There was evidence that this main had been laid about three or three and one half feet below the surface of the street; that it had been very cold for a week previous to January 2, 1942, and the ground was covered with snow; that the normal frost zone in this latitude for January was from four and one half to five feet; that in some places the main rested upon a hard packed stratum composed of stones eight to ten inches in diameter and fine sand, and in other places the bottom of the pipe was an inch above this hard material; that cracks in the tar sidewalk had appeared directly behind the two elm trees; that those cracks had been filled in by the city on several occasions; and that when the roots of the elm tree that had been located in the gutter were removed in 1948, it appeared that the main rested upon two roots which were five or six inches in diameter. An expert, whose qualifications are not attacked, testified that cast iron is the most brittle of all pipes, that in all probability this main was broken by bending, and that this type of break was caused by an external force. In answer to a question as to what effect he would expect from locating the main in the frost zone, he stated that ice lenses "can have formed and broken that pipe"; that frost heave may be a sufficient cause as "ice can exert a very strong pressure and very easily move a pipe of this kind to the extent necessary to break it"; that the proper method of laying a gas main in the soil in which this main was laid was to place a six inch cushion of sand under the main; that this was the standard manner of laying such a pipe and was in accord with engineering practice in 1906; that the purpose of the sand cushion was to protect a brittle pipe like this main from coming in contact with the hard material below it or with boulders or large stones and to give the even support to the main which was required when a main was laid in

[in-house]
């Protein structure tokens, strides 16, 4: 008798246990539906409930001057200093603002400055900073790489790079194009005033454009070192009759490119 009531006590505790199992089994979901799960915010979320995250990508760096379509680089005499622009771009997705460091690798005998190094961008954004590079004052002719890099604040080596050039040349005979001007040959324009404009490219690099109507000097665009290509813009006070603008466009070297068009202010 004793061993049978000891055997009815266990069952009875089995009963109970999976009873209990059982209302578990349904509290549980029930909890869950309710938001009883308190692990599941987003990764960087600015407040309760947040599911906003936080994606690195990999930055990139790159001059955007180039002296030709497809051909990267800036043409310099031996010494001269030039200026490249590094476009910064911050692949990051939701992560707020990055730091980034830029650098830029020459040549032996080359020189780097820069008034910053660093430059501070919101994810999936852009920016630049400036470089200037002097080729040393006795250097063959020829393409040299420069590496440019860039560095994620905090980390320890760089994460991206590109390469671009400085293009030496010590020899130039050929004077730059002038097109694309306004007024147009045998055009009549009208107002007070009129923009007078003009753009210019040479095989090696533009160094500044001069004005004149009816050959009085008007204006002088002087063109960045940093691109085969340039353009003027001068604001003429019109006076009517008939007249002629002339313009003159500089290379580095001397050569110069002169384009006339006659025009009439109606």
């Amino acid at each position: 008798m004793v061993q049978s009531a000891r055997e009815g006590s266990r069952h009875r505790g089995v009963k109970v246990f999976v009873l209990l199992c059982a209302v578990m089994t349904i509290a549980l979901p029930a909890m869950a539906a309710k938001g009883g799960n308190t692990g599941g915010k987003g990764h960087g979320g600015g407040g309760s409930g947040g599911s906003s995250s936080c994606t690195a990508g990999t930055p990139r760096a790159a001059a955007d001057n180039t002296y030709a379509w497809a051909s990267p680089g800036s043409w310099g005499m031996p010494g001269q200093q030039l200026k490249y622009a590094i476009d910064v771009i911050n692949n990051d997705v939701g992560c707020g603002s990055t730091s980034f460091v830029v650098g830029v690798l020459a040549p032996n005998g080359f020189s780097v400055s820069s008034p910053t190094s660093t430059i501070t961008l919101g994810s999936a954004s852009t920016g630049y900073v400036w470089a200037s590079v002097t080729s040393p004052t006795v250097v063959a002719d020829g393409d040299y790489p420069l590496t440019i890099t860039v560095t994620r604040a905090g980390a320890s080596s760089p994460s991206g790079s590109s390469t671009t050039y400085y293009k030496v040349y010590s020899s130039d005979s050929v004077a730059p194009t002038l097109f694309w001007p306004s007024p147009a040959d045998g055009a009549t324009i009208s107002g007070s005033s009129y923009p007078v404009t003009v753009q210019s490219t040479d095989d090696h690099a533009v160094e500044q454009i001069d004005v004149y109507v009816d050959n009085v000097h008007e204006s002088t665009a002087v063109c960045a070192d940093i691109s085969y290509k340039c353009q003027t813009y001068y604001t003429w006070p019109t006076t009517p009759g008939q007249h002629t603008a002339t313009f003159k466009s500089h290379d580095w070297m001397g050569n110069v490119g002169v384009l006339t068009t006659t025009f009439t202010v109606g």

this sort of material; that the roots upon which the main rested would be quite capable of breaking the main; and that a stone in the immediate vicinity of the main or upon which it rested would prevent the pipe from moving and, when some external force was exerted against the pipe in some place other than where the break occurred, such as the force exerted by the roots of a tree or ice, would break the pipe. This expert testimony, much of which was admitted over the defendant's exceptions, was competent as tending to show the cause of the break, Hand v. Brookline, 16 Mass. 324 , 326; Erickson v. American Steel & Wire Co. of New Jersey, 193 Mass. 119 , 125, 126; Nugent v. Boston Consolidated Gas Co. 238 Mass. 221 , 236; Friese v. Boston Consolidated Gas Co. 324 Mass. 623 , 628, and properly construed went farther than to show a mere possible or conceivable cause of the break and furnished sufficient basis for a finding that the causes mentioned either singly or collectively brought about the breaking of the main. Marlow v. Dike, 269 Mass. 38 . Duggan's Case, 315 Mass. 355 , 358. Josi's Case, 324 Mass. 415 . The plaintiffs were not required to exclude all possibility that the break resulted from other causes, and they sustained the burden of proof by showing that there was a greater likelihood that the break was due to one or more of the causes mentioned by the expert resulting from the defendant's negligence, than to some other cause for which the defendant was not liable. Navien v. Cohen, 268 Mass. 427 , 431. Rocha v. Alber, 302 Mass. 155 . Thomas v. Spinney, 310 Mass. 749 , 752.